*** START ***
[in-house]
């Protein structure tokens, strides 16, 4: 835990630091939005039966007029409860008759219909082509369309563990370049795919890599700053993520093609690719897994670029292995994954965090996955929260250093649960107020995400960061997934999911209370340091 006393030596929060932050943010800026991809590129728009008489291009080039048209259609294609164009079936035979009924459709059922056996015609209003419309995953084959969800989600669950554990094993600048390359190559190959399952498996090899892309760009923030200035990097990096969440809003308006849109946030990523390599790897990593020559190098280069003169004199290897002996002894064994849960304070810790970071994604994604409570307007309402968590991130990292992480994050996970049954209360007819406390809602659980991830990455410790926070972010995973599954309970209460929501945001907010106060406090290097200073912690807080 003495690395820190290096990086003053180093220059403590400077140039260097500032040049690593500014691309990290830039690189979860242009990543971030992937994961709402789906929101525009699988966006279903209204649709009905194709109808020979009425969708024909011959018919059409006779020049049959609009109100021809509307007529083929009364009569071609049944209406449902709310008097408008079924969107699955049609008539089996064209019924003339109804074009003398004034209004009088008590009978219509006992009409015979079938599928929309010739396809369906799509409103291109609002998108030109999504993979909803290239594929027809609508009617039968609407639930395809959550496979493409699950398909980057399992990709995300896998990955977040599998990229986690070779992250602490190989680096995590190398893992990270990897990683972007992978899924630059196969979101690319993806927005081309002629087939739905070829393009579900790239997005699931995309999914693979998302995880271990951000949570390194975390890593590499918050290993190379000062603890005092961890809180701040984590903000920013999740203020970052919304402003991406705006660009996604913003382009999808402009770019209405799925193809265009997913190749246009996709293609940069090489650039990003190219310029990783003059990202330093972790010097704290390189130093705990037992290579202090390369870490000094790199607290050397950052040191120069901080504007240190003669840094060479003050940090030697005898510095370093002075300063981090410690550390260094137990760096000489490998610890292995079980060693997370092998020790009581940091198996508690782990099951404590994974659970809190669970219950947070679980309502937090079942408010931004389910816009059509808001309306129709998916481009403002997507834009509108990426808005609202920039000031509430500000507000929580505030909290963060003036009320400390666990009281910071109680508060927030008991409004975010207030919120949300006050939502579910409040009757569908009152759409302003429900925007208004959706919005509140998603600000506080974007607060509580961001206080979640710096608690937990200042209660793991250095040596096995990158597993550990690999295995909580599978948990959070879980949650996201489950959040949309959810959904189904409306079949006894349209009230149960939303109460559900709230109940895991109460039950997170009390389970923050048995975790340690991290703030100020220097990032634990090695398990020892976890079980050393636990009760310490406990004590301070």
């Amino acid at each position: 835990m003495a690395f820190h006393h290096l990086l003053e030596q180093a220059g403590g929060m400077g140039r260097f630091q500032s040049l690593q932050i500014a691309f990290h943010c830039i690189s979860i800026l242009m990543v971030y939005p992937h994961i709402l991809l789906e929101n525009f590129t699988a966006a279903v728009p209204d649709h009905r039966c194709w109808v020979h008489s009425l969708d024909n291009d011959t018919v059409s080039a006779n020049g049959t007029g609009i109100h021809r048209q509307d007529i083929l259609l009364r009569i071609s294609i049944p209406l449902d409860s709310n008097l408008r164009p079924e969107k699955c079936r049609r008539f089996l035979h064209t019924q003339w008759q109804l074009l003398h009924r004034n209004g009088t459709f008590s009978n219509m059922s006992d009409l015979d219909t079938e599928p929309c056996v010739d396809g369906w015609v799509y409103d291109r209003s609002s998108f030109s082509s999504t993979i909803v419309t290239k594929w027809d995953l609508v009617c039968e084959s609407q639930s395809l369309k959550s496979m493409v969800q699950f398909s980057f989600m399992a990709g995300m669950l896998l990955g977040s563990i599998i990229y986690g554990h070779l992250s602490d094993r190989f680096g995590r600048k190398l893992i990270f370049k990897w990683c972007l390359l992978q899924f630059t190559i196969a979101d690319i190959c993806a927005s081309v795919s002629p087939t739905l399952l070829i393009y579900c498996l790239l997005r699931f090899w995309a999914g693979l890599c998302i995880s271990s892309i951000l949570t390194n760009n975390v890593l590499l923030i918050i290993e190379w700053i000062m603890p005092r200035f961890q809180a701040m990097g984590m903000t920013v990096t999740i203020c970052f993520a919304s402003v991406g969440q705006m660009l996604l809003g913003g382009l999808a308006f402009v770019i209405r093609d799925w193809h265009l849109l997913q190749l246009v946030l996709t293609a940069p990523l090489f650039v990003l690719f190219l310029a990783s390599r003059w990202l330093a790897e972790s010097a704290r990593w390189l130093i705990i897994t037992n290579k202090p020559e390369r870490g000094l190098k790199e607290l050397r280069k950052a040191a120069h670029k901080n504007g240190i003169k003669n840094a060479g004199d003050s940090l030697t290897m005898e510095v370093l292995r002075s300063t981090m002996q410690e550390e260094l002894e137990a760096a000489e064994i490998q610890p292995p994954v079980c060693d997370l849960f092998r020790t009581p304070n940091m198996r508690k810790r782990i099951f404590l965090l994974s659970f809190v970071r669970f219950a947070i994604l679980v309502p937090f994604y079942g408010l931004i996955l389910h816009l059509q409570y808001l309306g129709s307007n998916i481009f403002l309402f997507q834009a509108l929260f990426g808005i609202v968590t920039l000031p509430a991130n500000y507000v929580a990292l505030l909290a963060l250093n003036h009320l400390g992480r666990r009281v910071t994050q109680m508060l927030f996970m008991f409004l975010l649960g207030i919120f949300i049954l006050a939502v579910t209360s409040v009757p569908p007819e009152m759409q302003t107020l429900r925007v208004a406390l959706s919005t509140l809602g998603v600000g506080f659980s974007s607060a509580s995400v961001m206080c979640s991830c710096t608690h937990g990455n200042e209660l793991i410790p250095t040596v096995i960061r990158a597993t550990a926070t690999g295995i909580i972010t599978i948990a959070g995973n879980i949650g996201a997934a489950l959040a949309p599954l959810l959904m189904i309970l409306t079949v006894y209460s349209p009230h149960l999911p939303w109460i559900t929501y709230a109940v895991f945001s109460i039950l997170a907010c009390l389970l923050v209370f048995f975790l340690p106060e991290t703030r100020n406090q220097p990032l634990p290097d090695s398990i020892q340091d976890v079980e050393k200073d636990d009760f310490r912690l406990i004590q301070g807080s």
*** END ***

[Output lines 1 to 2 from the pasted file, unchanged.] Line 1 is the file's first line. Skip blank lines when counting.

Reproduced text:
[in-house]
């Protein structure tokens, strides 16, 4: 835990630091939005039966007029409860008759219909082509369309563990370049795919890599700053993520093609690719897994670029292995994954965090996955929260250093649960107020995400960061997934999911209370340091 006393030596929060932050943010800026991809590129728009008489291009080039048209259609294609164009079936035979009924459709059922056996015609209003419309995953084959969800989600669950554990094993600048390359190559190959399952498996090899892309760009923030200035990097990096969440809003308006849109946030990523390599790897990593020559190098280069003169004199290897002996002894064994849960304070810790970071994604994604409570307007309402968590991130990292992480994050996970049954209360007819406390809602659980991830990455410790926070972010995973599954309970209460929501945001907010106060406090290097200073912690807080 003495690395820190290096990086003053180093220059403590400077140039260097500032040049690593500014691309990290830039690189979860242009990543971030992937994961709402789906929101525009699988966006279903209204649709009905194709109808020979009425969708024909011959018919059409006779020049049959609009109100021809509307007529083929009364009569071609049944209406449902709310008097408008079924969107699955049609008539089996064209019924003339109804074009003398004034209004009088008590009978219509006992009409015979079938599928929309010739396809369906799509409103291109609002998108030109999504993979909803290239594929027809609508009617039968609407639930395809959550496979493409699950398909980057399992990709995300896998990955977040599998990229986690070779992250602490190989680096995590190398893992990270990897990683972007992978899924630059196969979101690319993806927005081309002629087939739905070829393009579900790239997005699931995309999914693979998302995880271990951000949570390194975390890593590499918050290993190379000062603890005092961890809180701040984590903000920013999740203020970052919304402003991406705006660009996604913003382009999808402009770019209405799925193809265009997913190749246009996709293609940069090489650039990003190219310029990783003059990202330093972790010097704290390189130093705990037992290579202090390369870490000094790199607290050397950052040191120069901080504007240190003669840094060479003050940090030697005898510095370093002075300063981090410690550390260094137990760096000489490998610890292995079980060693997370092998020790009581940091198996508690782990099951404590994974659970809190669970219950947070679980309502937090079942408010931004389910816009059509808001309306129709998916481009403002997507834009509108990426808005609202920039000031509430500000507000929580505030909290963060003036009320400390666990009281910071109680508060927030008991409004975010207030919120949300006050939502579910409040009757569908009152759409302003429900925007208004959706919005509140998603600000506080974007607060509580961001206080979640710096608690937990200042209660793991250095040596096995990158597993550990690999295995909580599978948990959070879980949650996201489950959040949309959810959904189904409306079949006894349209009230149960939303109460559900709230109940895991109460039950997170009390389970923050048995975790340690991290703030100020220097990032634990090695398990020892976890079980050393636990009760310490406990004590301070």